I keep a list of things I want to research and sometimes that research makes its way to a blog post. One of the things on my list was to find out, if time travel were possible, how far into the past could you go and still understand the English being spoken. As sometimes happens in life, that question was answered in one of the HNN (History News Network) newsletters that I receive via email.
People have long been fascinated by the idea of time travel. Mark Twain’s A Connecticut Yankee in King Arthur’s Court was published in 1889. The Time Machine by H.G. Wells was published in 1895. One of the most famous is Outlander by Diana Gabaldon, published in 1991, which is now a television series. You can use your favorite search engine to check out “time travel novels” for a taste of what’s available. My personal favorite is Lightning by Dean Koontz, published in 1988.
And don’t forget movies. It’s amazing how many movies include time travel. From the Back to the Future series to the Terminator series to the Hot Tub Time Machine movies, there is something for everyone. Although my taste in movies usually depends on my mood and the people I’m with, my current personal favorite is About Time, released in 2013.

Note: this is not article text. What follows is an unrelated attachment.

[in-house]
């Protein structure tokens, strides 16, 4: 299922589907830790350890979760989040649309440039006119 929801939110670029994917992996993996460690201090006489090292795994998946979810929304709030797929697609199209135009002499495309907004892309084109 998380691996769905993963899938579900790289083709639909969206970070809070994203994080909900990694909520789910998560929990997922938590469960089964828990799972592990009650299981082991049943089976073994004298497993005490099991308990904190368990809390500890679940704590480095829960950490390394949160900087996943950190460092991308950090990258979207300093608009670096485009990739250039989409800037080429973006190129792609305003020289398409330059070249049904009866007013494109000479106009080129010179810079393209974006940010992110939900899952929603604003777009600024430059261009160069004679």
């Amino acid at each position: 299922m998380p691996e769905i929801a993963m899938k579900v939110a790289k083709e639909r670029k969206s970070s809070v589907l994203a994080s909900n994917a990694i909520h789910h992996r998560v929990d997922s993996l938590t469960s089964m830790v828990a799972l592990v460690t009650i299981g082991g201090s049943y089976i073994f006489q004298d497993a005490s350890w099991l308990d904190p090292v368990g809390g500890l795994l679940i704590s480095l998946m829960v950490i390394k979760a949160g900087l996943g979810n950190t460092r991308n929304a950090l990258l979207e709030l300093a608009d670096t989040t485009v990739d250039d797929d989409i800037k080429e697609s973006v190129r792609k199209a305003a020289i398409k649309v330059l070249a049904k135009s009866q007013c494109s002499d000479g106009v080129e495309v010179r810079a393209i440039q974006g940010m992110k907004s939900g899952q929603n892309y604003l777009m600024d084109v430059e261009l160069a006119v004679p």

One of the best things about time travel in storytelling is that there are no hard and fast rules. The storyteller gets to decide if the traveler uses a time machine, a portal found in nature, or just plain old magic. The storyteller gets to decide how to deal with the concept of paradox and whether changing the past is allowed in the world they create. The possibilities are endless.
Life would be easier for historians if time travel was possible. Imagine being able to experience and finally KNOW the answers to some of history’s greatest mysteries. But history wouldn’t be as much fun, in my opinion, without some mystery.
But what’s the answer to the original question, you ask? HNN’s Video of the Week, at only 2 minutes and 36 seconds, takes the viewer through some centuries-long steps back in time. The dividing line seems to be Geoffrey Chaucer’s The Canterbury Tales, written in the late 14th century. This would render the 2001 movie A Knight’s Tale totally incomprehensible, but hopefully the music would still be good.
Feel free to share with the group. Do you have a favorite time travel story? Or, if you could, where and when would you travel and why? Past or future?